Above: Just-harvested ice at the Hanford Mills Museum. Photo posted on January 21 at the Hanford Mills Museum Facebook page.
The deep freeze of the past few weeks has been good for something: Liz Callahan, the executive director of the Hanford Mills Museum in East Meredith, expects this Saturday's ice harvest festival to yield well-formed ice blocks 10 inches thick. Last year's ice was only six to eight inches thick.
"It's been a roller-coaster ride of an ice growing season," Callahan said.
Two weeks ago, the ice was only 3-4 inches thick. The recent extreme cold temperatures "helped us catch up, for sure," she said.
Even 10 inches is only average, as ice goes.
"We've had 18- and 20-inch years," Callahan said. "This year is better than the last few years, where we've haven't had such great winters for growing ice."
The staff at Hanford Mills prepares the ice on their mill pond all winter long for harvesting in early February. The surface of the pond is scored and cut into blocks, which are lifted out, put on a sledge, and hauled to a nearby ice shed for storage until July, when the ice is used to make ice cream the old-fashioned way.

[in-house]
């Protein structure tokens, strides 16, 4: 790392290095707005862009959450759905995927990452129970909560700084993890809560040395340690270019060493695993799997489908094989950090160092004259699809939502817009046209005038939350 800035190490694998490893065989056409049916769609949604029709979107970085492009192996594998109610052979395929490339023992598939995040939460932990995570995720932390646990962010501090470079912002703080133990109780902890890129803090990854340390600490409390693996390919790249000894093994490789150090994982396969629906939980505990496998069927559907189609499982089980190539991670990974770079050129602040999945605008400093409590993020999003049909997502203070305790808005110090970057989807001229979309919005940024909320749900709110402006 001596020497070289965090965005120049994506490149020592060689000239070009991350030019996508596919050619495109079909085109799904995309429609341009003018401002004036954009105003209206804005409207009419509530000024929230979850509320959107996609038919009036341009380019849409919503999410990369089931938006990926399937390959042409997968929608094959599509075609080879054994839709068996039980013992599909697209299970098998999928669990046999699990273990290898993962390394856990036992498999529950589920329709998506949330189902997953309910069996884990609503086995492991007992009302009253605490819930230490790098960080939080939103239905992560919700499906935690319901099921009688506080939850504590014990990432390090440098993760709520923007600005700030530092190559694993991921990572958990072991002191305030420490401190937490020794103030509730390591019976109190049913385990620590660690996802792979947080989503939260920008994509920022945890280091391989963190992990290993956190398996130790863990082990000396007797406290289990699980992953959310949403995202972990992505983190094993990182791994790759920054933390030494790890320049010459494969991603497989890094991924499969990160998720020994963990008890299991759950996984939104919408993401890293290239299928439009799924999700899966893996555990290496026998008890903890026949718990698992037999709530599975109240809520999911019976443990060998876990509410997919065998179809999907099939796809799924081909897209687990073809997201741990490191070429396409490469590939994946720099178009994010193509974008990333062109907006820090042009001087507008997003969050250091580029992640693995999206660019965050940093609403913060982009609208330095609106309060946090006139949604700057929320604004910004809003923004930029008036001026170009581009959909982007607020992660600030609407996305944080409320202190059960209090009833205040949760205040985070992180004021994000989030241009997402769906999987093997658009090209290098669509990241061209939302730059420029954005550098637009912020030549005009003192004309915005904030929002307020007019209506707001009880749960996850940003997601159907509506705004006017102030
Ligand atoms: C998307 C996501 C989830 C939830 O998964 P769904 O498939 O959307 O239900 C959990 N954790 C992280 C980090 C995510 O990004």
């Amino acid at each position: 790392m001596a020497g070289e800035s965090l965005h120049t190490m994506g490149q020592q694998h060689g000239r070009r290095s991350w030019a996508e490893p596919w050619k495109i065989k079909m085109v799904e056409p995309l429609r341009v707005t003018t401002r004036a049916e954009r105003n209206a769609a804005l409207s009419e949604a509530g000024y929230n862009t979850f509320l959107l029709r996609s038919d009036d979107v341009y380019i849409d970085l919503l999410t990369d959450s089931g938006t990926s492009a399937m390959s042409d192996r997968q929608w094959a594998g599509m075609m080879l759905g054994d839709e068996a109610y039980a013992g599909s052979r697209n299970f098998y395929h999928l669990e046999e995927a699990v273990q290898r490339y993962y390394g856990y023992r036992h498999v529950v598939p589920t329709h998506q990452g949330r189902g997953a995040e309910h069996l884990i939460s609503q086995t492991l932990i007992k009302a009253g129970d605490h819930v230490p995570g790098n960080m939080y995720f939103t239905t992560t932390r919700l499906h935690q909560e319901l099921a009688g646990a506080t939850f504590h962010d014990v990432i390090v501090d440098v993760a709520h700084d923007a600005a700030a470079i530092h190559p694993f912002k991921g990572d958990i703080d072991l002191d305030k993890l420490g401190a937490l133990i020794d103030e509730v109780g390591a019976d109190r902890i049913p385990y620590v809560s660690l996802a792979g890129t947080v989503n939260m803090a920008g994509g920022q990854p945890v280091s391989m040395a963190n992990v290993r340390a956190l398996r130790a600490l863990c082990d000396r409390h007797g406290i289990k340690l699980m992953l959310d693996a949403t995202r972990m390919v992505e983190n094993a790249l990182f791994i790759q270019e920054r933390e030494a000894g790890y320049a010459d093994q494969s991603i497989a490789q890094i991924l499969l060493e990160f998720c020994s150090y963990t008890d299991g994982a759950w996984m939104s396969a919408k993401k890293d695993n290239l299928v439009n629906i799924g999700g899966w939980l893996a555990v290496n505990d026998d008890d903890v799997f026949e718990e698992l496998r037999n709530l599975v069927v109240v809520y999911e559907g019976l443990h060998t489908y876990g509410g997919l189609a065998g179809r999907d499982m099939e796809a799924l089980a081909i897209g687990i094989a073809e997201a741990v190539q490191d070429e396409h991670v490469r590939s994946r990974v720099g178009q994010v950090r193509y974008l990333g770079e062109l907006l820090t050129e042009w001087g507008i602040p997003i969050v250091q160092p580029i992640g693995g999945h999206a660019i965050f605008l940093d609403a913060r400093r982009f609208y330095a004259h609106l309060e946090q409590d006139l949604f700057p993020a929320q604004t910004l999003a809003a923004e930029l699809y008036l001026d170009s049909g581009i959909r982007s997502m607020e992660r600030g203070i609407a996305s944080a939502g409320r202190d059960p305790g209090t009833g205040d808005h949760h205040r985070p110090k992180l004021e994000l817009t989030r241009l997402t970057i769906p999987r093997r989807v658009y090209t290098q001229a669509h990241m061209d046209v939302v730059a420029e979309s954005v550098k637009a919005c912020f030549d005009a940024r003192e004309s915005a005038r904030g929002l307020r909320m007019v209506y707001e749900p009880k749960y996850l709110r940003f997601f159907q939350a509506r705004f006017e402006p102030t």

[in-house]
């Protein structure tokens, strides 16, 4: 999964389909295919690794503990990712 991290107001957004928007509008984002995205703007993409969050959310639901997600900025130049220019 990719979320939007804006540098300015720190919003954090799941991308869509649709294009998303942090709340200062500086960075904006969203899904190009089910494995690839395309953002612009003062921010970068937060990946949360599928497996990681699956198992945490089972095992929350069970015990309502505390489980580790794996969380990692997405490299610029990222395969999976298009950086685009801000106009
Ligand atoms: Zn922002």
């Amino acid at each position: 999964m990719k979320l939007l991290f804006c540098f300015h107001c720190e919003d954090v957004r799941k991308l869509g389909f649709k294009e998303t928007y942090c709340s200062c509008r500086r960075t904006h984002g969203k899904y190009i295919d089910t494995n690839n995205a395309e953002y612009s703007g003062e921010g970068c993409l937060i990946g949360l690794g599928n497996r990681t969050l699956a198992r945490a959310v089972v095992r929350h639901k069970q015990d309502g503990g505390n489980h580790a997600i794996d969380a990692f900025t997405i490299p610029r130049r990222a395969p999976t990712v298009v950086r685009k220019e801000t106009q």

Just like any other crop, a good ice harvest depends on just the right weather.
"Steady, cool weather is best," Callahan said. "It's those warm spells where things really get melted -- especially periods of warm precipitation -- that hurt your ice."
Hanford Mills Museum Ice Harvest Festival. Saturday, February 1, 10 a.m.-4 p.m. 51 County Highway 12, East Meredith. $8.50, seniors, $6.50, children under 12 free. hanfordmills.org.